SHP - 442-S
IN THE MATTER OF AN ARBITRATION
Canadian Pacific Railway MECHANICAL SERVICES
CAW-TCA Canada, LOCAL 101
RE: RULE 6
SOLE ARBITRATOR: Michel G. Picher
APPEARING FOR THE UNION:
B. McDonagh – National Representative, Toronto
R. Laughlin – Regional Vice-President, Eastern Region, Oshawa
APPEARING FOR THE COMPANY:
K. E. Webb – Manager, Labour Relations, Calgary
D.E. Guerin – Labour Relations Officer, Calgary
A hearings in this matter was held in Toronto on Sunday, 13 April 1997
INTERIM AWARD OF THE ARBITRATOR
This arbitration concerns a referral of an issue by the Union in relation to the payment of overtime under rule 6 of the collective agreement. As a preliminary matter, the Company objects to the arbitrability of the grievance. Specifically, its representatives submit that the ex parte statement of issue drafted by the Union provides insufficient particulars as to the nature of the dispute, so as to render the matter inarbitrable. The dispute is described as follows in the Union’s ex parte statement of issue, filed at the hearing.
UNION STATEMENT OF FACT AND ISSUE
Violation of Rule 6 of Collective Agreement 52.1 and present Collective Agreement 101 with respect to the calculation and payment for time worked at tine and one/half and doubt time.
STATEMENT OF FACT:
During the closed period of the collective agreement, the Union and the Company agreed to new terms in which emergency and wrecking service and road work would be performed, called and how such services would be paid.
Rule 6 and the letter of understand[ing] with respect to same and Rule 8 were combined and amended into a new rule 6 and entitled "Supplementary Service" and the new rules was introduced into Collective [Agreement] 52.1 which came into effect January 1, 1992.
STATEMENT OF ISSUE:
It is the contention of the Union that:
Therefore, it is the position of the Union that the Company must apply the proper interpretation to the Rule and adjust the compensation of all employees who have worked under the provisions of Rule 6, "Supplementary Service" since its introduction, accordingly.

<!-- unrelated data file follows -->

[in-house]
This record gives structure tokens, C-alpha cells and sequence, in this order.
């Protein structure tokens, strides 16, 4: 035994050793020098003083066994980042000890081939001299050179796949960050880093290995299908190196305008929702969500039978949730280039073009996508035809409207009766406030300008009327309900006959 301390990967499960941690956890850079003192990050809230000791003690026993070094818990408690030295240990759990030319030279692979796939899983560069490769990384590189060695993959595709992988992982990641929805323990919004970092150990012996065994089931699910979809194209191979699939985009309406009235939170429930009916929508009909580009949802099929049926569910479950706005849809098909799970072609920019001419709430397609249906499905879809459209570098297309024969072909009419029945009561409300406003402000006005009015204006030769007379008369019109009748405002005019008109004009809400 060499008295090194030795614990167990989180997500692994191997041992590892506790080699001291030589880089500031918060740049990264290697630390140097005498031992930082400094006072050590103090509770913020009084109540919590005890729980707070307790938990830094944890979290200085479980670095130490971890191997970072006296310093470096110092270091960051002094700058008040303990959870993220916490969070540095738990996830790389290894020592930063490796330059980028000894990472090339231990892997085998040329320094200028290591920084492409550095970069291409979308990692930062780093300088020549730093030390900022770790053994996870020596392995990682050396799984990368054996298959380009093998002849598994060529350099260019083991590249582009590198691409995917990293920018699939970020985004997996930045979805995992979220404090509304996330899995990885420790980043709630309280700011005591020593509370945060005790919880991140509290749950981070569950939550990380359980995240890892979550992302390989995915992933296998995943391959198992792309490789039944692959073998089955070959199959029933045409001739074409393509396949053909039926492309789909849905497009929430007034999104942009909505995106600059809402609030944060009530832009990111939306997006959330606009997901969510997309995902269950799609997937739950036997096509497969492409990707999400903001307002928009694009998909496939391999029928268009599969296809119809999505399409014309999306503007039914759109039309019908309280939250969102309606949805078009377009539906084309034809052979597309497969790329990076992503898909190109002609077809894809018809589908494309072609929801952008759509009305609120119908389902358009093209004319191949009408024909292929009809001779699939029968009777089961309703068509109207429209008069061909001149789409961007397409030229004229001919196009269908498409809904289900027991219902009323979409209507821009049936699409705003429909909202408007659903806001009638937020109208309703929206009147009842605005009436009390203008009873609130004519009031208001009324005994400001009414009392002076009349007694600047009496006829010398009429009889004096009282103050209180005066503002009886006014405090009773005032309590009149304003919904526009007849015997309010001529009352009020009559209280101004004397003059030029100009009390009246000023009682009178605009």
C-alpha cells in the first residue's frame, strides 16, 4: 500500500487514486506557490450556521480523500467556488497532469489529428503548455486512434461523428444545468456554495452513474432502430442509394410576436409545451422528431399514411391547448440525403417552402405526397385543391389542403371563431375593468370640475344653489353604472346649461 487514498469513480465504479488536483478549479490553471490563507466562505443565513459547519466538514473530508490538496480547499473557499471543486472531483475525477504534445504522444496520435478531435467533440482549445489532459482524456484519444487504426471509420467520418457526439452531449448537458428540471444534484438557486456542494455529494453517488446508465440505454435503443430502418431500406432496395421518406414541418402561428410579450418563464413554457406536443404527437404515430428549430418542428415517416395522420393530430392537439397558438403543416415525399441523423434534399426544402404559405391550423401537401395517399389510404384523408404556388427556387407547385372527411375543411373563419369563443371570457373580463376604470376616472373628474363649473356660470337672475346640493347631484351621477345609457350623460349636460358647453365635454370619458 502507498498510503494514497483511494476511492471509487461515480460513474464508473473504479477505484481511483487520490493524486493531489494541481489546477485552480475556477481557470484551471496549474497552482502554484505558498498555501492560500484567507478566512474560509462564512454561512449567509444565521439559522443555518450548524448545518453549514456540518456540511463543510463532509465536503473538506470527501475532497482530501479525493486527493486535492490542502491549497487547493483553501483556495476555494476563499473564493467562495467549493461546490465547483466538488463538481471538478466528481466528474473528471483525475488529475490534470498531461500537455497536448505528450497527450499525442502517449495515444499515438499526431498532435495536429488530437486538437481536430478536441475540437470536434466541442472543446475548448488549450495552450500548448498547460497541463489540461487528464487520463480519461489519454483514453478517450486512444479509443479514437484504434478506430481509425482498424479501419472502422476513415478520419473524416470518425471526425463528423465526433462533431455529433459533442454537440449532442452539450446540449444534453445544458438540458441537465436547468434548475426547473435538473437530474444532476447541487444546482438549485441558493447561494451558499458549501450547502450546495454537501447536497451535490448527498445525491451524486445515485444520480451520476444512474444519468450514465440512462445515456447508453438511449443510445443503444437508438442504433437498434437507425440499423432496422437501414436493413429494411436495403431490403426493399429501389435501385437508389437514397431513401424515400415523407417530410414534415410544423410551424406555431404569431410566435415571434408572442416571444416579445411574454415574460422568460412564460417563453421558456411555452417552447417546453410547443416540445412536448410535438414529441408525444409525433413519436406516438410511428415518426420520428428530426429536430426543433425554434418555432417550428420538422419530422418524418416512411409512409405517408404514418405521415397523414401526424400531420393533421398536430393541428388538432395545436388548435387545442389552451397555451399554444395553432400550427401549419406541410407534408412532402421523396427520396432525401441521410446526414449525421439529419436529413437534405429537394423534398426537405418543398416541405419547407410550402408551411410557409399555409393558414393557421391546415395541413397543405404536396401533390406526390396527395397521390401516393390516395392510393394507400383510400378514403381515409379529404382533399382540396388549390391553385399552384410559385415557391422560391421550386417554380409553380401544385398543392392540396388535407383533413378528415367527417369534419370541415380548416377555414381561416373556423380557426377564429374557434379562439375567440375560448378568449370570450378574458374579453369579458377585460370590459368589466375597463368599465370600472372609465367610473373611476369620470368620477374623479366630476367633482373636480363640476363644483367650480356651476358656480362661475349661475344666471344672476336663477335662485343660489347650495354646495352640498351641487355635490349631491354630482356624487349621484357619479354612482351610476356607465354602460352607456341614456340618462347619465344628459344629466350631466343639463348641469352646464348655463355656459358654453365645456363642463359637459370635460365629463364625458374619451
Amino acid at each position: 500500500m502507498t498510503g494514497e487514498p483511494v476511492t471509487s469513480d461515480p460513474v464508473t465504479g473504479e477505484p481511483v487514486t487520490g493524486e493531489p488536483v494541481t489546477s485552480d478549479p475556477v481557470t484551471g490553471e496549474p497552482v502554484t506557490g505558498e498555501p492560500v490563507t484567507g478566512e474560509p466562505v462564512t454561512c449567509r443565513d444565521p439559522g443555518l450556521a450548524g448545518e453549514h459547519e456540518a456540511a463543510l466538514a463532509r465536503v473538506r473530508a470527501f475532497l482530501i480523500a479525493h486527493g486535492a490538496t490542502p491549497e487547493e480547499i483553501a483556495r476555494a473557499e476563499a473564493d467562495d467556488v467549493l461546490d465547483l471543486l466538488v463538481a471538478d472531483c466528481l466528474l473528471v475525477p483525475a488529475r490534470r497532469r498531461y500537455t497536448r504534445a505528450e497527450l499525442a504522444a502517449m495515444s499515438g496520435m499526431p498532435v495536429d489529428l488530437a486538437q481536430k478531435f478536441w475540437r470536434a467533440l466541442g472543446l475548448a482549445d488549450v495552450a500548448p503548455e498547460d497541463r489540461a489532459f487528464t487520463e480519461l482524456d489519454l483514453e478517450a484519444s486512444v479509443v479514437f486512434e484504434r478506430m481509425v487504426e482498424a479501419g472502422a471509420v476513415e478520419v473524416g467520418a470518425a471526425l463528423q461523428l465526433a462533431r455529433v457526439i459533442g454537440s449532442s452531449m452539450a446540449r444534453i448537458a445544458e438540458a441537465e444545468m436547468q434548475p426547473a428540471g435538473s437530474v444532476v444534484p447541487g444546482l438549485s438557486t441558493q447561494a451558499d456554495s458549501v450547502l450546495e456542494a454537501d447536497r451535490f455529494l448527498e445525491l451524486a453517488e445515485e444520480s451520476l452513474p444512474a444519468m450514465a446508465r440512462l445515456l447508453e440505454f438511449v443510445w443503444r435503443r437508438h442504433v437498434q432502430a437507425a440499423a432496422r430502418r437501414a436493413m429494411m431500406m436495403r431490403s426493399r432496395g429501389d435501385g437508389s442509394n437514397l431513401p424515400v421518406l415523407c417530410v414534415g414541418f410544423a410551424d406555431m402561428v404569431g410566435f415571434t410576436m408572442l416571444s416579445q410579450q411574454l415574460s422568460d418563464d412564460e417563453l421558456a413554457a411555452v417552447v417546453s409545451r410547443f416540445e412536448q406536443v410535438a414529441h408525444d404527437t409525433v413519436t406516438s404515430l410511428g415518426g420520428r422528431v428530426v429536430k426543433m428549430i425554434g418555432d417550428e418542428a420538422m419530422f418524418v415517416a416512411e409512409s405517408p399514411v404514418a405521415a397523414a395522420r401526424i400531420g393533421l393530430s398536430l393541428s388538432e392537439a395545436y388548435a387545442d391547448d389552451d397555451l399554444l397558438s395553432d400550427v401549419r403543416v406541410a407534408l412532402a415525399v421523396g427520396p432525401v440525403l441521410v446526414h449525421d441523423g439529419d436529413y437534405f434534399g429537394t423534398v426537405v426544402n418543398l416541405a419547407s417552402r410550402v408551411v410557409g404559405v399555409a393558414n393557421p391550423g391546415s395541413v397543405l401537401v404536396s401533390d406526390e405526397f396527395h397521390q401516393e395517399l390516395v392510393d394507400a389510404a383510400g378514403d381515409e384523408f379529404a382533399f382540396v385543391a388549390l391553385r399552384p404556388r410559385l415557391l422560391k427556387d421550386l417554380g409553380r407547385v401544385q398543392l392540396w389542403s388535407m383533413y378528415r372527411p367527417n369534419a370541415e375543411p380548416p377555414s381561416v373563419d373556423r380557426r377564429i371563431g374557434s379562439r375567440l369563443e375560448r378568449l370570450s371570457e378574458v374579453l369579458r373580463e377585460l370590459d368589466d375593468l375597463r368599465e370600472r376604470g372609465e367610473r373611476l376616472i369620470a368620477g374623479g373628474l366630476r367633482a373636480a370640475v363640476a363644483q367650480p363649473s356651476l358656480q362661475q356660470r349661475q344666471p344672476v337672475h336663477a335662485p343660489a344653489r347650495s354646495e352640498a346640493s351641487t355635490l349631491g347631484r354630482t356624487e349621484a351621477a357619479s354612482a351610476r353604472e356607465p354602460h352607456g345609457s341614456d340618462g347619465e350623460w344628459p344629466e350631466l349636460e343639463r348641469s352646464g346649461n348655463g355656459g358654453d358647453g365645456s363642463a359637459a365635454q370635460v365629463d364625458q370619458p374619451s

The Union submits that the above statement of fact and issue is sufficiently particular to put the Company on notice as to the issue to be determined at arbitration. Specifically, the Union’s representative submits that the sole matter to be determined is the payment of overtime, and in particular when such overtime is to be paid at time and one-half and at double time under the provisions of rule 6. This, he submits, has been the subject of extensive discussion between the parties over a long period of time, and that the Company knows, or reasonably should know, the nature of the dispute, and the difference of position between the parties.
The material before the Arbitrator discloses that this matter was in fact discussed between the parties at meetings held at Winnipeg on March 21 and 22, 1996. Among the entries to be found in the minutes to that meeting is a reference to rule 6, which reads as follows:
Rule 6 – Supplemental Service
From the Company’s perspective, the biggest problem we have is the disagreement about when the 24 hour period starts, a calendar period, for time of call, etc.
Union suggested that there are only two pay possibilities after the first 24-hour period, that it will be straight time for double time. Company response that this is something that is only recently being introduced as an position and that we have paid on the straight time, time and one-half an double time basis since the new rule introduced in 1992/93.
There was some discussion of the proposal that we substitute the present rule with pay at time and one-half for all hours waiting, working or travelling but not while on rest of five hours or more.
Agreed that Ron Laughlin and Roy Sears would work together to prepare a proposal, perhaps a modification of the "time and one-half" proposal and report back to the larger group. Ken Webb will assist by developing pay examples under the present and proposed procedures.